As the sustainable building movement continues to evolve, so have its architectural design possibilities. Incredible edifices are being constructed all over the world that are environmentally conscious and resource-efficient throughout their life cycles. A shining example of this trend can be found in Victory Park near downtown Dallas. The large, striated cube made of precast concrete and glass that seems to float in mid air houses the new Perot Museum of Nature and Science, and it is a breathtaking sight to see.
Opened in December 2012, a month ahead of schedule, this $185-million project was designed by Thom Mayne, a Pritzker Architecture Prize laureate. The tower, the largest part of the museum, is made up of 70,000 sq ft of precast panels; a plinth section consisting of 220 panels, or 27,000 sq ft of curved panels; and the atrium inside the tower containing 100 panels.
Recent innovations in energy efficiencies and assembly techniques for precast concrete building envelopes open the door to unimagined architectural and sustainable designs.
By Matt Roper, M.Arch., LEED AP BD+C
The influence of concrete on the modern world cannot be understated. It has formed, shaped and progressed our built environment. Its solidity, strength and durability have advanced its prevalence in the building sector.
Precast concrete in particular has advanced modern civil, structural and architectural design. It has been used in some of the world’s most iconic structures, borne of advancements and refinements in material properties and assembly techniques.
How precast concrete buildings can clean themselves and our air.
By Claude Goguen, P.E., LEED AP
No kidding. Self-cleaning buildings are a reality. Better yet, architectural precast concrete with new material technology can remove pollutants from the air while actually rinsing itself clean in the rain. Self-cleaning buildings may sound like a futuristic concept, but they do exist today, providing aesthetic, environmental and no-cost maintenance service.
Case in point: Jubilee Church in Rome, Italy
Like white sails in the wind, three large, curved walls of precast concrete adorn the south side of the Jubilee Church in Rome. One of the primary purposes of these walls is to minimize thermal peak loads inside. The large thermal mass of the concrete walls controls internal heat gain; the result is less inside temperature variation and a more efficient use of energy.
As an added benefit to the owners, these “billowing” precast concrete walls contain titanium dioxide (TiO2) to keep the appearance of the church clean, white and beautiful. The TiO2 incorporated in the concrete absorbs ultraviolet light from the sun and becomes powerfully reactive, breaking down pollutants that come in contact with the concrete surface. There you have it: a self-cleaning building!
New formulations of cement, introduced in Europe in the ’90s, can neutralize pollution. These altered cements are used in the same way as portland cement, and therefore any precast concrete structure can potentially function as a pollution fighter. But how does it work? Read More »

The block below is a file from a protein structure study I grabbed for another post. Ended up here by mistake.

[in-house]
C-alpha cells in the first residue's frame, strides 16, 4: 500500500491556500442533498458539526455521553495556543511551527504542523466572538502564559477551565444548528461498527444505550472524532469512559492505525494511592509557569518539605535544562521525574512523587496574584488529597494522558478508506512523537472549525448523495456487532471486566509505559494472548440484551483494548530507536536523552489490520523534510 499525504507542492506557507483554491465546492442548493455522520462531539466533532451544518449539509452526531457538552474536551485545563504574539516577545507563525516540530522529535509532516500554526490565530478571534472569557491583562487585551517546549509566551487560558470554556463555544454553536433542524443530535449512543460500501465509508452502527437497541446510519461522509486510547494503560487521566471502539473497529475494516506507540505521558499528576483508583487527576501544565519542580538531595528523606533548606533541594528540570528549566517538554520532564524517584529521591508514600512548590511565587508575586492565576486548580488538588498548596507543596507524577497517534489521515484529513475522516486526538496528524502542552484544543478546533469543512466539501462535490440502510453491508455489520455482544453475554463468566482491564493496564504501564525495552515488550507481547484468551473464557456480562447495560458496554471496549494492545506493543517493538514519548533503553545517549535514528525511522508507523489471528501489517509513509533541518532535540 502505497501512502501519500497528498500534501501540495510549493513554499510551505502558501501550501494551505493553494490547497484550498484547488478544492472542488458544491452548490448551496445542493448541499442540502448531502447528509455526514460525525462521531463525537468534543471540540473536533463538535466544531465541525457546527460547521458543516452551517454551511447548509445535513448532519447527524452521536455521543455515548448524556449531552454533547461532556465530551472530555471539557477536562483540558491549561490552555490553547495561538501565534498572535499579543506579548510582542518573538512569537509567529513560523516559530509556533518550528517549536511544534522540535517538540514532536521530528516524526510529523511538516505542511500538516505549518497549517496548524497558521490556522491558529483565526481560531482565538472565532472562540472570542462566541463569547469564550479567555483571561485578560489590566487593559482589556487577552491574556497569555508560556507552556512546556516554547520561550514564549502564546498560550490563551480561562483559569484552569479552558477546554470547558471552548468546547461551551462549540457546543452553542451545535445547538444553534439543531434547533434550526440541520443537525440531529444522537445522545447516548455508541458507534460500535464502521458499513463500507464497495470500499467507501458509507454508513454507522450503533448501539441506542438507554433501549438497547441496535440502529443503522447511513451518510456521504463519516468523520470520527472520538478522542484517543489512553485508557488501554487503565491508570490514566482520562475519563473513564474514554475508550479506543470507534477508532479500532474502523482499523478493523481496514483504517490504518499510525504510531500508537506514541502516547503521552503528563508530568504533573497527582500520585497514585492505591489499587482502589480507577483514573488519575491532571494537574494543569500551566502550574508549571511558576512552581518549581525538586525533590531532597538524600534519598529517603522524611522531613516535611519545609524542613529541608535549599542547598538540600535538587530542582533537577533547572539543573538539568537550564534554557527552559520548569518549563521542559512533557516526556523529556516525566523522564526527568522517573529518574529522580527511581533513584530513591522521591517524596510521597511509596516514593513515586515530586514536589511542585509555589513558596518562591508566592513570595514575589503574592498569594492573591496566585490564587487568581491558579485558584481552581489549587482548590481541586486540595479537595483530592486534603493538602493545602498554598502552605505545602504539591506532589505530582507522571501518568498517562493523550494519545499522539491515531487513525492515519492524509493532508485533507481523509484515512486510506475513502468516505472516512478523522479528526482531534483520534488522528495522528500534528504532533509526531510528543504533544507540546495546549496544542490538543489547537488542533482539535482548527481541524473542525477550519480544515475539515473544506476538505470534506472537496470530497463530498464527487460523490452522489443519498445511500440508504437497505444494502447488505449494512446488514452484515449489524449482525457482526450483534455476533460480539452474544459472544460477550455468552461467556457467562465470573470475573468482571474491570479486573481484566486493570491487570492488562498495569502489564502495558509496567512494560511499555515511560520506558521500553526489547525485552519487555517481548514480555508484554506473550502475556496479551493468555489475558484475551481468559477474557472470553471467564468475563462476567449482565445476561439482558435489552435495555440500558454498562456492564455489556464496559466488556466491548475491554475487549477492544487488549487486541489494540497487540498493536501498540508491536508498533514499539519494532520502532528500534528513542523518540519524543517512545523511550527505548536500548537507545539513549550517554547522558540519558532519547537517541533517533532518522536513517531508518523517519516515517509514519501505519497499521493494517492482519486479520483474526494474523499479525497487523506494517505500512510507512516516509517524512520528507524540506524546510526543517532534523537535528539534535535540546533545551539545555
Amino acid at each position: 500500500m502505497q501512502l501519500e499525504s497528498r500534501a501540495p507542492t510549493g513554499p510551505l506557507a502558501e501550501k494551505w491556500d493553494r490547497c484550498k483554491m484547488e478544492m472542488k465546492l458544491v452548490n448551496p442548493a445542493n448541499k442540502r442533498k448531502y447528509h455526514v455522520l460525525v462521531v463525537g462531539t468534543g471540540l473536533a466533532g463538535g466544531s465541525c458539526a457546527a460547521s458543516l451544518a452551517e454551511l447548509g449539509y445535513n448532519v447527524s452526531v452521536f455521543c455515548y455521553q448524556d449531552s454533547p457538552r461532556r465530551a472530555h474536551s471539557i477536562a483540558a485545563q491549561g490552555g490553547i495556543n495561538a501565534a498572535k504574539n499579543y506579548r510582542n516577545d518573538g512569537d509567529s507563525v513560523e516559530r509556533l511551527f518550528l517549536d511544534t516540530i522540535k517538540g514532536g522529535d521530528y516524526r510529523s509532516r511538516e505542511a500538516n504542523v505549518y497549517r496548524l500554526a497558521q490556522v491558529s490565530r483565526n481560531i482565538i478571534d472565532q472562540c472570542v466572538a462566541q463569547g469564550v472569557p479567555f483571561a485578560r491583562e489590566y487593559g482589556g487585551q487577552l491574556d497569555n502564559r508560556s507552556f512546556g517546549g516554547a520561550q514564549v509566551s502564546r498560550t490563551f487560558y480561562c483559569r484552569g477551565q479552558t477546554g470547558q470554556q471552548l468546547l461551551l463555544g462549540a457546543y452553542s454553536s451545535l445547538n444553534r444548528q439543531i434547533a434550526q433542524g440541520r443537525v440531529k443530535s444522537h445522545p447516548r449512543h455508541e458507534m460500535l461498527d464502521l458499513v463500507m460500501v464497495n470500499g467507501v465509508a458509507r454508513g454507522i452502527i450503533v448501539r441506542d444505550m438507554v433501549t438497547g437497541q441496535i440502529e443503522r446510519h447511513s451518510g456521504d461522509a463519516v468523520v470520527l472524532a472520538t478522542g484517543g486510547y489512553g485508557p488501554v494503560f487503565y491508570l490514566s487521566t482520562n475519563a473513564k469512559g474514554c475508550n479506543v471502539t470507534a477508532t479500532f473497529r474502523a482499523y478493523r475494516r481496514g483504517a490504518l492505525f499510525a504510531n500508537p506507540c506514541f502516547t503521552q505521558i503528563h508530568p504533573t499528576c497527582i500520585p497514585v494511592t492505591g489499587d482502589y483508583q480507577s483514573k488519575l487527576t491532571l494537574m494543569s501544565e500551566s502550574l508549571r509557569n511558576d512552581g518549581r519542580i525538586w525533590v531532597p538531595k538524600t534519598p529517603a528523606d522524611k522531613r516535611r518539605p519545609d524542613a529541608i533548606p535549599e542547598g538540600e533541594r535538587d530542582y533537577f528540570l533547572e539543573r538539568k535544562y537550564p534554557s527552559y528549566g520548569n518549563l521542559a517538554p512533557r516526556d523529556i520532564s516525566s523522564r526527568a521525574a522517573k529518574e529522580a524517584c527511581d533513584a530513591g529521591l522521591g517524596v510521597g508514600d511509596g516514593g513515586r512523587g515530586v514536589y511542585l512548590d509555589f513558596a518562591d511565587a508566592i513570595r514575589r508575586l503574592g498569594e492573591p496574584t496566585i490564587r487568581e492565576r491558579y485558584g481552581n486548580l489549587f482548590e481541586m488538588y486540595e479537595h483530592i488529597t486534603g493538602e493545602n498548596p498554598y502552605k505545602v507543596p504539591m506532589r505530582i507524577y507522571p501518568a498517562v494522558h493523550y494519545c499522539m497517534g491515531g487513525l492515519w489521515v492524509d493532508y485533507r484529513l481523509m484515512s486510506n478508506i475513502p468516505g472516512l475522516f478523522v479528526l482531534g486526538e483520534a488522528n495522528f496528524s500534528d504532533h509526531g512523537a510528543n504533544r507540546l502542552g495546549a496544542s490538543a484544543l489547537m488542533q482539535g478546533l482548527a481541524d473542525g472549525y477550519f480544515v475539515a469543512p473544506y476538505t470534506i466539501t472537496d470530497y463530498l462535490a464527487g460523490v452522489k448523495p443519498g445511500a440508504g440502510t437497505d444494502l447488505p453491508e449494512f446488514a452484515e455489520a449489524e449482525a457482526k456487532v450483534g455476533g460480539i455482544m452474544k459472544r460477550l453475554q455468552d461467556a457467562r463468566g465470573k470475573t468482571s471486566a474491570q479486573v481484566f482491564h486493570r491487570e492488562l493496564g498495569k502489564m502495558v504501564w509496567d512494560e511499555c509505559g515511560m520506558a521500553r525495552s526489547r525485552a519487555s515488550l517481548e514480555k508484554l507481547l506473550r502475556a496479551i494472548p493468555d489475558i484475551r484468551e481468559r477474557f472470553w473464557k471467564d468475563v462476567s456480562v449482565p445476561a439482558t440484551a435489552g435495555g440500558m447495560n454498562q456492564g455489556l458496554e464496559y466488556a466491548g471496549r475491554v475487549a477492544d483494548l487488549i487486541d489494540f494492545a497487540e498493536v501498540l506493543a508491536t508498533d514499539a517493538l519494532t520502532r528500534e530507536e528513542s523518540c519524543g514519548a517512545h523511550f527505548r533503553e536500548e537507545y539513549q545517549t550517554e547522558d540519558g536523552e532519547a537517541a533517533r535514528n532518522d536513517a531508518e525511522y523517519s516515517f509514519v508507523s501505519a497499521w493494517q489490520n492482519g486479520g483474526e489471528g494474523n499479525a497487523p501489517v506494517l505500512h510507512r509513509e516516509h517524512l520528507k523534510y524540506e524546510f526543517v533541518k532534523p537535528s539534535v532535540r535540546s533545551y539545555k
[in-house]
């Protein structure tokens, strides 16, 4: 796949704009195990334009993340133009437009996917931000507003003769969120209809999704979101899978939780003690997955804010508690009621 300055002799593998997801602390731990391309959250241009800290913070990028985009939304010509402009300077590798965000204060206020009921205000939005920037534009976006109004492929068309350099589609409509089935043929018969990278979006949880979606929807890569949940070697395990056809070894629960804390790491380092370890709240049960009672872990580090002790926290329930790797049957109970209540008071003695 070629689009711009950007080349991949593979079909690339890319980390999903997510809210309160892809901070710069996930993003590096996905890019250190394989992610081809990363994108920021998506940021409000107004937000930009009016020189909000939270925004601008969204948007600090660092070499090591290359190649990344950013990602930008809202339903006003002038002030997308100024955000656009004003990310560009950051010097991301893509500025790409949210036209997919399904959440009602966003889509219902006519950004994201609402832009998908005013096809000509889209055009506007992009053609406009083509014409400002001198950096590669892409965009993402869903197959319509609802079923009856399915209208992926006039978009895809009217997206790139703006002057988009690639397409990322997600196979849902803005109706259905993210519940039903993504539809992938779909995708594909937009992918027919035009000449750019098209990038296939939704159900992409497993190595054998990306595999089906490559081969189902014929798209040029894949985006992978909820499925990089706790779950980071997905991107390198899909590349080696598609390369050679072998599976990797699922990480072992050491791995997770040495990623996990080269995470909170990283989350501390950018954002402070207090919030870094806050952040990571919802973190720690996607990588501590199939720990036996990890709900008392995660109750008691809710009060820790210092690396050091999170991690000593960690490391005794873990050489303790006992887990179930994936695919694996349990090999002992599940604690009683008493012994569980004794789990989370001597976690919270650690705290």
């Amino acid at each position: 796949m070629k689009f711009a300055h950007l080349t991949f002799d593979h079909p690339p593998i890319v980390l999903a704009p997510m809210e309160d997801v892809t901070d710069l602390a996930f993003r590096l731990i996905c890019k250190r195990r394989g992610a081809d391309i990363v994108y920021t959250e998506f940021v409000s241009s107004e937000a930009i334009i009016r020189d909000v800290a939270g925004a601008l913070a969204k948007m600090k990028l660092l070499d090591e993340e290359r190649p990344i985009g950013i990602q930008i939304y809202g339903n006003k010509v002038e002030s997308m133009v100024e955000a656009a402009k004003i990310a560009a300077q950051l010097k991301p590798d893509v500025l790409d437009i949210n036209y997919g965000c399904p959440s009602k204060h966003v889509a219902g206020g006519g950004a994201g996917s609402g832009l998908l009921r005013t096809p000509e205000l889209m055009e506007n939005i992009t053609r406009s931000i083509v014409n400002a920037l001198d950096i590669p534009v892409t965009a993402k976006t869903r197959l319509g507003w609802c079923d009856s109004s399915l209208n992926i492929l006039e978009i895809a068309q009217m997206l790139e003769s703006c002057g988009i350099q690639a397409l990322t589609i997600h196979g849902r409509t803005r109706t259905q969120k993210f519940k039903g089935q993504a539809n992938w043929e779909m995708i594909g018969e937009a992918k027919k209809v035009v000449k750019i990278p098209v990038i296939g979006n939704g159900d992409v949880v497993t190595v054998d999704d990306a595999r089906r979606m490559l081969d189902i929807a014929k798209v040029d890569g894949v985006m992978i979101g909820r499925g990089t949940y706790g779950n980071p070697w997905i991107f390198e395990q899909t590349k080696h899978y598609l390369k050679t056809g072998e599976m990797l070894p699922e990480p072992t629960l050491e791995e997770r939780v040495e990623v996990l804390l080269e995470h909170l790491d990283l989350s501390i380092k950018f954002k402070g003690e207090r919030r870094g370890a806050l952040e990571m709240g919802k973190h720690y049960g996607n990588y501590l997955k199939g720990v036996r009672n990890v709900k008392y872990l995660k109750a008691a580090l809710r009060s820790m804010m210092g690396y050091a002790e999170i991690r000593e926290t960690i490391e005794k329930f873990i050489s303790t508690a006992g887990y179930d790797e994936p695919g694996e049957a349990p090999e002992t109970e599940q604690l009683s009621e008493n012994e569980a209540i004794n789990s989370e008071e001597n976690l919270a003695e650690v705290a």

A new hollow-core slab technology makes use of recycled plastic spheres to offer innovative design solutions for an open floor plan at a California college.
By Deborah R. Huso
When officials at Harvey Mudd College decided to build a new teaching and learning center, they wanted to update its 1950s look. The college leaders envisioned a sustainable structure with naturally lit open spaces that would preserve the predominant concrete architecture of the campus. The challenge was to create large open spaces in classrooms and lecture halls without the interruption of columns and beams. The project’s design-build team found the solution in BubbleDeck, a new hollow-core slab technology that allows for extensive spans of floor and ceiling without typical column supports.
Although it was the first in California and one of the first in the United States to make use of BubbleDeck technology, the product has been used successfully in Europe, Canada and Australia. The college selected the BubbleDeck technology mainly because it helped meet the school’s goals for open floor plans and sustainability with a reduced construction timeline. In addition, the BubbleDeck system offered easier construction within the tight parameters of the job site. (For a description of the technology, see the sidebar “What Is Bubbledeck?” Read More »
Computer to Construction: Technique enables mass production of custom concrete building components from digital designs.
Story by Rick Robinson, photos by Gary Meek
Like other professionals, architects have used computer-aided design (CAD) software in their work for decades. Typically, the resulting digital files are converted to hard-copy plans, which are then used to support traditional construction practices.
Researchers in the College of Architecture at the Georgia Institute of Technology are now automating some of the processes by which computer-based designs are turned into real-world entities. They’re developing techniques that fabricate building elements directly from digital designs, allowing custom concrete components to be manufactured rapidly and at low cost.
“We’re developing the research and the protocols to manufacture high-end customized architectural products economically, safely and with environmental responsibility,” said Tristan Al-Haddad, an assistant professor in the College of Architecture who is a leader in this effort. “We think this work offers opportunities for architectural creativity at a new level and with tremendously increased efficiency.” Read More »
This month we are pleased to feature StructureCast as part of our Meet a Precaster blog series. The following answers have been provided by Brent Dezember, StructureCast President and NPCA Secretary/Treasurer.
Don’t forget to check out all of our Meet a Precaster blog posts and if you’re an NPCA producer member and would like to be featured in a future Meet a Precaster post, please send an email to NPCA’s assistant director of communication, Kirk Stelsel.
Q: Where are you located?
A: 8261 McCutchen Road, Bakersfield, California, 93311. We are two hours north of Los Angeles in the beautiful Central Valley of California.
Q: How long have you been in business?
A: We have been StructureCast since January 1997. Prior to that time, we were Bakersfield Precast, founded in 1970.
Q: Why did you join NPCA and what are the best benefits?
A: We joined NPCA to Read More »